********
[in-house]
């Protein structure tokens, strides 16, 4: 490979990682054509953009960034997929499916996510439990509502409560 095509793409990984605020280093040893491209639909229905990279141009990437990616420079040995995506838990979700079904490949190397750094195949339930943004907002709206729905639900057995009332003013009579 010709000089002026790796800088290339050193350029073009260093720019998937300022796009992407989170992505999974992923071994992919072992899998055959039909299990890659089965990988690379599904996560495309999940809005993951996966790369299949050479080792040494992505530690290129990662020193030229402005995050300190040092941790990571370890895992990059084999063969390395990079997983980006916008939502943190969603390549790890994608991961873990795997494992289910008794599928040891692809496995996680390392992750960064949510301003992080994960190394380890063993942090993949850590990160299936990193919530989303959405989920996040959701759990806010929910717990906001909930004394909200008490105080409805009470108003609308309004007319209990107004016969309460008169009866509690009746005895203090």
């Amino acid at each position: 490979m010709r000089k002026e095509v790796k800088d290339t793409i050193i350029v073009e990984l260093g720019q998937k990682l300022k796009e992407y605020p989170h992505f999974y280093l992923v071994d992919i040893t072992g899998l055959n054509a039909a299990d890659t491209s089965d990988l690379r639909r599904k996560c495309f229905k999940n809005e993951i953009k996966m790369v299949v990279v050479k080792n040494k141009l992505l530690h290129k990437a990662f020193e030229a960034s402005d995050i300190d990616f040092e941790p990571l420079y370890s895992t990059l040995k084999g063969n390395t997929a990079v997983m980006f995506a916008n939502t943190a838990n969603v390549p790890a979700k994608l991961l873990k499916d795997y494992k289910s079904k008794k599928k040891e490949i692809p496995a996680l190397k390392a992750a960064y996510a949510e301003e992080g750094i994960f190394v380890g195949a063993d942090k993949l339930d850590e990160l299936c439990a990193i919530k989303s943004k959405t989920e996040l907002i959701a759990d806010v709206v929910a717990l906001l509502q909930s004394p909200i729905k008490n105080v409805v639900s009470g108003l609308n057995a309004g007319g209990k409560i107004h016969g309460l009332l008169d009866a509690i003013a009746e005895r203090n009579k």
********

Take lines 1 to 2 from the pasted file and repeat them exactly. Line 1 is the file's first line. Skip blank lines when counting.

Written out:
[in-house]
């Protein structure tokens, strides 16, 4: 490979990682054509953009960034997929499916996510439990509502409560 095509793409990984605020280093040893491209639909229905990279141009990437990616420079040995995506838990979700079904490949190397750094195949339930943004907002709206729905639900057995009332003013009579 010709000089002026790796800088290339050193350029073009260093720019998937300022796009992407989170992505999974992923071994992919072992899998055959039909299990890659089965990988690379599904996560495309999940809005993951996966790369299949050479080792040494992505530690290129990662020193030229402005995050300190040092941790990571370890895992990059084999063969390395990079997983980006916008939502943190969603390549790890994608991961873990795997494992289910008794599928040891692809496995996680390392992750960064949510301003992080994960190394380890063993942090993949850590990160299936990193919530989303959405989920996040959701759990806010929910717990906001909930004394909200008490105080409805009470108003609308309004007319209990107004016969309460008169009866509690009746005895203090």